a writer simply means … How are you going to tell your story?
Broadly speaking, POV falls into four
Omniscient. This is the writer-as-god approach. You, the author, are the unseen narrator who knows everything, who shares with the reader what every character is thinking and doing – and reveal information to your reader that none of your characters know about. Omniscient
is plot-driven, rather than character-driven – which, to me, demands that your plot be strong.
First Person. Your main character is the narrator – “I” am telling the tale. At its best, first person can give the reader a sense of immediacy. At its worst, first person POV leads to a story that's more “tell” than “show.” “I was afraid.” “I was happy.” However, in the hands of a skilled writer, first person can be extremely effective.
The plus – and negative – of first person is that your POV is limited. The reader knows only what the first person narrator knows. If you suddenly want your reader to know information that's hidden from the narrator, you may have a problem.
On the other hand, it can lead to some very effective foreshadowing. “If I'd known what was on the other side of that door, I would have run like hell in the other direction.” You also can really get into the mind of your narrator, and it's effective for either plot-driven (think all those hardboiled detective novels) or character-driven work.
Second Person. Other than the “choose your adventure” books popular a few years ago, I haven't seen many novels written in this POV. Second person is “you.” In effect, you're making the reader the protagonist of your book – or inviting him/her along as the protagonist's sidekick. Again, the perspective is limited. Your reader, as the “you” of your story, knows only what he/she can see happening, or can discover.
Third Person Limited. This is similar to First Person in that the author
disappears, and all the action unfolds through the eyes of a single character.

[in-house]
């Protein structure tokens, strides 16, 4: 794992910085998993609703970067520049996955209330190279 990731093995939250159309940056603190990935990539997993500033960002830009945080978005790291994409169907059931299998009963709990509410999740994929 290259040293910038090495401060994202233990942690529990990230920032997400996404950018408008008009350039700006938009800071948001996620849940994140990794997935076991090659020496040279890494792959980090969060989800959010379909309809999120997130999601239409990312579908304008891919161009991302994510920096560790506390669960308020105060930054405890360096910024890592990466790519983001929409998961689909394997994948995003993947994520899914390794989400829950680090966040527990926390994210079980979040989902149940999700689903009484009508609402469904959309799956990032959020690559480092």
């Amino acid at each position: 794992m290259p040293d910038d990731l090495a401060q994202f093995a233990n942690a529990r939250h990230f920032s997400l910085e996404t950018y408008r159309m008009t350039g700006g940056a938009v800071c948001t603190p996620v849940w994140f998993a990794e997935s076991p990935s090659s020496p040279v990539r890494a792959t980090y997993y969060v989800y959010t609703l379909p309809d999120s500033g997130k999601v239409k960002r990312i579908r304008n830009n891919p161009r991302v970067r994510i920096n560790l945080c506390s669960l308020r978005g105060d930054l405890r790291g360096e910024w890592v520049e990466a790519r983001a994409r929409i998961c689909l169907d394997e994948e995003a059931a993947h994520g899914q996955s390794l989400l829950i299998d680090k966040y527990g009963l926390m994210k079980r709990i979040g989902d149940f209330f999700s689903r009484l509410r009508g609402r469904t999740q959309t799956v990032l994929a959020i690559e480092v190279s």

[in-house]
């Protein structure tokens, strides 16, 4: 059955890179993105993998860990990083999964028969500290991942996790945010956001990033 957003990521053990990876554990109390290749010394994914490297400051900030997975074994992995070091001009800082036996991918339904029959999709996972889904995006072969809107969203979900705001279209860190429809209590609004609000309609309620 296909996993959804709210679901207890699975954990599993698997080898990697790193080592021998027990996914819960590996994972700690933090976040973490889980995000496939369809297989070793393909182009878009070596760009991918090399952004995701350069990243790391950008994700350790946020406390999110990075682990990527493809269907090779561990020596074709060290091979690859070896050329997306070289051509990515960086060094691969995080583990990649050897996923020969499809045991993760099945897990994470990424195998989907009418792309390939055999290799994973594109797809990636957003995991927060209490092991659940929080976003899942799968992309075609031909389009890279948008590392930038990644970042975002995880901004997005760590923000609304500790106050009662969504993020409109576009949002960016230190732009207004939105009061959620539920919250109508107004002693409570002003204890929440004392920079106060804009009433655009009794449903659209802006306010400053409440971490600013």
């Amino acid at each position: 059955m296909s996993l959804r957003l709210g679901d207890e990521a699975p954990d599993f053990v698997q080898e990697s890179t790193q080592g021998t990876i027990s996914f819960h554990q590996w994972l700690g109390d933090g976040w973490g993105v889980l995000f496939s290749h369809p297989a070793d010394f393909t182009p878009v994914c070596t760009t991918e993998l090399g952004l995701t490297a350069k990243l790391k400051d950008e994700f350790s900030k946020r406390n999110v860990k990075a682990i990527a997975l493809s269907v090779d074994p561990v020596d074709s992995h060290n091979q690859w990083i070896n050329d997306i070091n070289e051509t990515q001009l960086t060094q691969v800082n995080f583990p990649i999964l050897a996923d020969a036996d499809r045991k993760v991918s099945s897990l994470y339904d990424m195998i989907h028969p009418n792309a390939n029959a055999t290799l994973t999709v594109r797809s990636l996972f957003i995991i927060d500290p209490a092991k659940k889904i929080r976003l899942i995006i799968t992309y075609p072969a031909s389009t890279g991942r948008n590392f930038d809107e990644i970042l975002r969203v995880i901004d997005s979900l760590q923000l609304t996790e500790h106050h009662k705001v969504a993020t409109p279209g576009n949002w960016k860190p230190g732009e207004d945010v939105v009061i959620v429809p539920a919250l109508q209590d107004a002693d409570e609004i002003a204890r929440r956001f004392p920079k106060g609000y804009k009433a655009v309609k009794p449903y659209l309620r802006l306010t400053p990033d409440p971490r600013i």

It also has the same advantage of bringing your reader into the mind of your
My first two Portals novels, Shadow Path and Stormcaller, were written from the third-person POV of a single character, my human protagonist Kat Morales. But, like omniscient POV, third person lends itself to writing in multiple points of view as well.
What separates third-person multiple POV from omniscient is how it's written. In third-person multiple, you devote an entire scene to one character. For example, I've written one scene from Kat's POV, then in the next scene, looked at events entirely through the eyes of her elf partner, Tevis, picking up his thoughts, his feelings, his observations.
You also have the freedom, with this POV, to show your reader events that you want to conceal from your protagonist. Several scenes in Deathtalker, book 3 in Portals, were written from the villain's POV – information that Kat and Tevis (and their allies) were not privy to.
What's the best point-of-view to write from? You'll find a variety of opinions both on the Internet and in any “how-to” book (or class) for writers that you care to check out. You'll find comments about what readers like (or don't like).
Just about any “rule” you care to formulate about POV has been, or will be, broken at some time – and broken successfully. For me, the best POV is the one that helps the writer tell his or her story effectively.
What/where is your comfort level? That's the POV you want to use.
(A little note on the photo: That's me with my beloved, now departed, Shilo. The photo was taken by a friend at a writer's conference in Casper, Wyo., a few years ago.)